“You are like my father: A liar!”

Cold winds lapped up his words like a ravenous dog.

“I was starting to believe in you,” he shouted. “I was beginning to listen, really listen to the stories Elabea told. But now…”

The words trailed off and died. Romlin walked to where the book sat and kicked it. Around and around it spun, stopping just short of the cliff’s edge. The cover rose and fell as if disembodied specters battled to turn the pages. Despite his anger, the flapping cover caught his attention. He set aside his fury long enough to study the book with the eyes of a seasoned hunter, and discovered a secret.

The winds are fighting over the book. But why?

The whisper returned.

“Are you not deserving of so much more? Kick the book off the cliff. End the pain.”

“If you are truly as powerful as your stories claim, then show yourself and fight me. I don’t care what happens to me anymore.”

“Such courage. Such resolve. You will be rewarded greatly.”

“Lies! You promised so much more.”

“I promised no such thing. You assumed and presumed.”

“Dare to show yourself.”

“To one such as you? You are indeed an image of irony, for you sound as if you are growing mad...just like that certain someone from your past.”

Romlin pictured his father in cottage Number 7 babbling about this and that, day after day, season after season. Next, he envisioned Mithe taunting him about the truth to his father’s madness brought about by the defeat at Min Brock.

His shame clouded over and his anger billowed like the storm that raged around him on the cliff. Like a thunderclap, his emotions exploded and he swung his blade through the air.

“Yes, I see it is true: You are your father’s son. Hopeless. Defeated. Dreamer. Fool.”

The drone’s weight intensified and the stench of rotting swill filled his nostrils. Anguish met him with every memory of his journey, at every turn of his heart. He recalled his bout with the gor that nearly cost both him and Elabea their lives. He remembered the doubt he felt trying to live up to the new name Manno Vox had given him. He thought of the disappearing map and how he hid the knowledge from Elabea.

Failure was a pit and shame swallowed him whole. As he crept toward the book, he focused on one thought alone: It is time to end the pain.

The whisper encouraged him, its tone like a lark in spring.

“I have not come to torment, but to offer hope. You have been deceived by a whisper that imitates my greatness. Would you care to learn more?”

Romlin nodded.

“Then seize the book and step to the edge.”

He picked it up and dangled his toes over the cliff.

“Good! I see you hunger for the truth and for freedom. Everyone desires such gifts but few are willing to pay the price to hunt for such treasure. You are a seeker, and so I honor your quest, offering you more than the deceiver ever could. I promise life. The deceiver, as you have discovered, only offers lies. Thus his title: the Only.”

Romlin studied the ground far below. Enormous boulders lay scattered at the cliff’s base. The thought of falling did not frighten him. It seemed as if the rocks were cheering him on, urging him to jump. He envisioned them as a serene river or a pile of down blankets, offering pleasure…peace…rest.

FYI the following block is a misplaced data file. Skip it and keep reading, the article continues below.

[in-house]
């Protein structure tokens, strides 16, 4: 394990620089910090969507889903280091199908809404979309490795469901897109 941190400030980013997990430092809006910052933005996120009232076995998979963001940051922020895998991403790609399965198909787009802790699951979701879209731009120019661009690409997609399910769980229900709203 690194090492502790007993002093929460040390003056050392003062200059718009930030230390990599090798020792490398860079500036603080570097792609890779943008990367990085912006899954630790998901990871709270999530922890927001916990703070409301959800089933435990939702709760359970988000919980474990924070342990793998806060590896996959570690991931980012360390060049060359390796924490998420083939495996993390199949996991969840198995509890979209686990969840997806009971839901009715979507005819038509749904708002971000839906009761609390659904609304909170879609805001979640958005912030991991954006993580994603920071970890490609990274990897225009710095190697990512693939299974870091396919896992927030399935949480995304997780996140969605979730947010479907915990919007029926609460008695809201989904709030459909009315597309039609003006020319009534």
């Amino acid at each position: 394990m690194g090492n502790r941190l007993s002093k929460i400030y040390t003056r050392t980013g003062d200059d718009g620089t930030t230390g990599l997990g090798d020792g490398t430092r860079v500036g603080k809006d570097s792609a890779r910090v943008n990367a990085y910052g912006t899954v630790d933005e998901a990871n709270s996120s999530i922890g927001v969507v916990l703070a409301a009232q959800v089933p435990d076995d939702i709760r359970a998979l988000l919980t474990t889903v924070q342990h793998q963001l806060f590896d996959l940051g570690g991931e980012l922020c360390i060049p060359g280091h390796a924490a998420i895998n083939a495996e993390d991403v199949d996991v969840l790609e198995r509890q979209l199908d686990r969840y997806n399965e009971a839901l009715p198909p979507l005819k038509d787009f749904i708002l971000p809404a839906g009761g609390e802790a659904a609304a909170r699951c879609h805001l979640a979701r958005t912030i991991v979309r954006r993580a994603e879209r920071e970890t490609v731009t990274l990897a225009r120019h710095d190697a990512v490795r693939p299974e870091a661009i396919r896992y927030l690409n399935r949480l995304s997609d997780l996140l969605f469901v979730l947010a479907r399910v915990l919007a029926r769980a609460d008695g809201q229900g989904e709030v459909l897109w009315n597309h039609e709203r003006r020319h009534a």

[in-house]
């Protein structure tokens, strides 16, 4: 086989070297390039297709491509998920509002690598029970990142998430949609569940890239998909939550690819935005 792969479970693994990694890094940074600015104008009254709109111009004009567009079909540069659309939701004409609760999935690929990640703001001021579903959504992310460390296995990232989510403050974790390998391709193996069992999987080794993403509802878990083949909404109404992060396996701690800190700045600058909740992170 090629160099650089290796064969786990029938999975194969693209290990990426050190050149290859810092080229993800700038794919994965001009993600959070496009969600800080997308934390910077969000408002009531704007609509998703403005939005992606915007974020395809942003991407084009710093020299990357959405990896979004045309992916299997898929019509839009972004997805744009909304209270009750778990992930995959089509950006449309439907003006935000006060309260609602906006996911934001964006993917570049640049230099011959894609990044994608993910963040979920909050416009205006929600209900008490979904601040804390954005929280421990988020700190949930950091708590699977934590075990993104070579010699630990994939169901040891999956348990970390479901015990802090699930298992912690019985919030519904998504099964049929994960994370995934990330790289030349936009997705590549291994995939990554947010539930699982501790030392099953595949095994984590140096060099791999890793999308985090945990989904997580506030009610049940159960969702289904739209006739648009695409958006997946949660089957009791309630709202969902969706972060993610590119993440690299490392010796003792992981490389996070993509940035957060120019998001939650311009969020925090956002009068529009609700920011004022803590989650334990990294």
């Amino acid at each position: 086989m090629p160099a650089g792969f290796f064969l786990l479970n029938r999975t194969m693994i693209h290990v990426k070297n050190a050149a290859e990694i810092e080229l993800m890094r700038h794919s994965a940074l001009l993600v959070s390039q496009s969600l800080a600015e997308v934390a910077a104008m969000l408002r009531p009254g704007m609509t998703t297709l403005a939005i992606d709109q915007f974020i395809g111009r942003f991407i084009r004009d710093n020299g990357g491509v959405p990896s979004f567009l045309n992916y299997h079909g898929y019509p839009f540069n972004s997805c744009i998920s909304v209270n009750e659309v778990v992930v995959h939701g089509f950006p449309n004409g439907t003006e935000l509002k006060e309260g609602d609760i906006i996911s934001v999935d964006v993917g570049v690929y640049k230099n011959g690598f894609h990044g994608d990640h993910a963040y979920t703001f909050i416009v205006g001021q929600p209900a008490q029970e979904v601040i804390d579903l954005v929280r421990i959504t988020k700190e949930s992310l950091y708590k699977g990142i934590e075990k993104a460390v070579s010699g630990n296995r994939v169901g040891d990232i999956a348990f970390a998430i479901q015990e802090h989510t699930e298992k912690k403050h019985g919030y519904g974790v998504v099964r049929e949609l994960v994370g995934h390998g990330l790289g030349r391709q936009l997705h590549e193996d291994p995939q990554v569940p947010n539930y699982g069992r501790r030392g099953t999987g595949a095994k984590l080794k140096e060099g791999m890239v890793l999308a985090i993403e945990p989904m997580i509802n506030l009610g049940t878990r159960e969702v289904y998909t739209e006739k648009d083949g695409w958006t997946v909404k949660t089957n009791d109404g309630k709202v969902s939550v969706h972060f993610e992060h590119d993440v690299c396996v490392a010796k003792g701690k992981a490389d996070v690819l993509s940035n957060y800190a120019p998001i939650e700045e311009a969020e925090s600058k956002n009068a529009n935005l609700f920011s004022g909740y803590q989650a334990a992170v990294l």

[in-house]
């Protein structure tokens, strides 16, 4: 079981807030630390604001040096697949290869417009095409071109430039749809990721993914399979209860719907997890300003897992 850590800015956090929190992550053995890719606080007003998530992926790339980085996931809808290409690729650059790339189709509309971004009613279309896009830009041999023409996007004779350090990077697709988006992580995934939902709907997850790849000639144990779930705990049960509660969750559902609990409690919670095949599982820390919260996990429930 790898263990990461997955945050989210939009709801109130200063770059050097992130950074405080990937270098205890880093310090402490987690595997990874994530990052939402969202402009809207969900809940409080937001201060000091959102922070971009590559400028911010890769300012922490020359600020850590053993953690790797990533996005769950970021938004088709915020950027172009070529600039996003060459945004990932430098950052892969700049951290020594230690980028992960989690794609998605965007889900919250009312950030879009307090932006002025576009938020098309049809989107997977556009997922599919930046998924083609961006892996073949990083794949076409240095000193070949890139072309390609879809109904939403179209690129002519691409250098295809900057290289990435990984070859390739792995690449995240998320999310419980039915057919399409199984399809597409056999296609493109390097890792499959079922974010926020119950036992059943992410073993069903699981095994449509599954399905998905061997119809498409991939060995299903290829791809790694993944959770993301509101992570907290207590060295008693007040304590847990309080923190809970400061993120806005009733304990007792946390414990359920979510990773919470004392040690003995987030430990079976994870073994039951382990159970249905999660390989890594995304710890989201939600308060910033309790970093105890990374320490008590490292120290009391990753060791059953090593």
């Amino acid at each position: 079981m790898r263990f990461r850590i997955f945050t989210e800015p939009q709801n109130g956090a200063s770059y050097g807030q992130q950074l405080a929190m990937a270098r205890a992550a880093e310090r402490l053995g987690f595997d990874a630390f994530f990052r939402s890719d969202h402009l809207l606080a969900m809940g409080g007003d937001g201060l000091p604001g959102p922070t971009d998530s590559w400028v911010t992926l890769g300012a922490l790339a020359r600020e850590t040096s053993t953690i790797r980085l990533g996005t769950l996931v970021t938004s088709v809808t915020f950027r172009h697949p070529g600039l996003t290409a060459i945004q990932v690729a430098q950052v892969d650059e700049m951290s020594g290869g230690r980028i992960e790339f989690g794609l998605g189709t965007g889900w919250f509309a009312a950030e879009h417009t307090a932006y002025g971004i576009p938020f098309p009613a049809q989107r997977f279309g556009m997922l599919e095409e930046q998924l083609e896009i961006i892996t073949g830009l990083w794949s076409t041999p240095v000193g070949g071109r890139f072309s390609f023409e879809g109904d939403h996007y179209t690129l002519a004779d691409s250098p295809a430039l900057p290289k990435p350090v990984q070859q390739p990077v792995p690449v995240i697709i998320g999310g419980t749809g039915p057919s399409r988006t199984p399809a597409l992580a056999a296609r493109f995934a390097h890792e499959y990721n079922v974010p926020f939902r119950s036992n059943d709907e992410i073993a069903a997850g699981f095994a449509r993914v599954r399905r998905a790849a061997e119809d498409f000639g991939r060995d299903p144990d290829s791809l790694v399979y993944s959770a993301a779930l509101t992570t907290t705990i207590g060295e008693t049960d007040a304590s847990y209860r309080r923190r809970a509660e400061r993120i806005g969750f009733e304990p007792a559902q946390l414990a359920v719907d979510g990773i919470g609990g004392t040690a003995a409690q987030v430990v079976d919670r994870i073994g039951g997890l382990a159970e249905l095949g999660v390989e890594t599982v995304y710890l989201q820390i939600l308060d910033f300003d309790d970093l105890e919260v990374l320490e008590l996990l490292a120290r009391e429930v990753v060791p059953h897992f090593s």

The drone intensified its weight on Romlin and his shame became unbearable. The whisper continued in soothing tones.

“Do you hear the rocks calling to you? Yes, I believe you do. Their voices confirm that I promise you life, freedom, hope, and joy. Jump.”

Romlin looked at Elabea. She hugged herself, rocking back and forth, oblivious to his inner turmoil. Full of self-loathing, he concluded that she no longer needed him, that she would be better off if he were gone. After all, it was his decision to conceal the map from her. He was a part of the monstrous illusion in the war of whispers. His actions were the catalyst for the rusk’s death and Elabea’s anguish.

With the winds whistling about him, Romlin clutched the book to his chest and prepared to launch himself to the rocks below.

Warm winds exploded against him with such force that he was knocked away from the precipice.

“See?” the whisper pointed out. The deceiver desires for you to stay and suffer more. You are his puppet. You are merely a game piece he moves here and there in life. Be free. Fight the winds and jump. Claim your independence. Kill the shame and end the pain. Become the man your father never could be.”

Romlin battled back to the ledge as the winds of Ebon and Claire contended for his life. Exhausted, his grip on the book loosed and it dropped from his hand. The cover flew open and its pages flapped like the wings of a bird in desperate flight. Once again, his hunting instincts took over, and he examined the anomaly with patience and logic.

The whisper returned, urgent now.

“Ignore the deceiver’s book. Jump. End the pain. Live!”

Romlin’s despair waned as he observed the flapping book, and in a brilliant flash of clarity, he realized that the winds, whispers and scents all battled for him, just as they warred for the book.

But who is my ally and who is my enemy?

He cast a glance back at Elabea, but this time he saw her in a different light. She was his friend, perhaps even more. He was responsible for her. Despite his feelings of failure, to leave her now would be worse, infinitely worse. Quick vignettes of treasured times together flashed in his mind: climbing the oak; her wondrous laugh; watching her sleep; her eyes that made him feel weak.

Romlin backed away from the ledge and clinched his fists.

“I don’t know who or what you are,” he shouted to the whisper. “Nor do I know what’s real and true anymore. I may have failed. I may have been foolish to believe. But I will not abandon Elabea. Nothing matters anymore except getting her home. At least I can succeed in that.”

“So be it,” the whisper jeered. Its tone was no longer comforting and gentle, but menacing and dark, “I have other means at my disposal.”

Fresh noises entered the fray. Romlin instinctively spun around to face whatever neared.

The pursuing Ebonites emerged from the woods.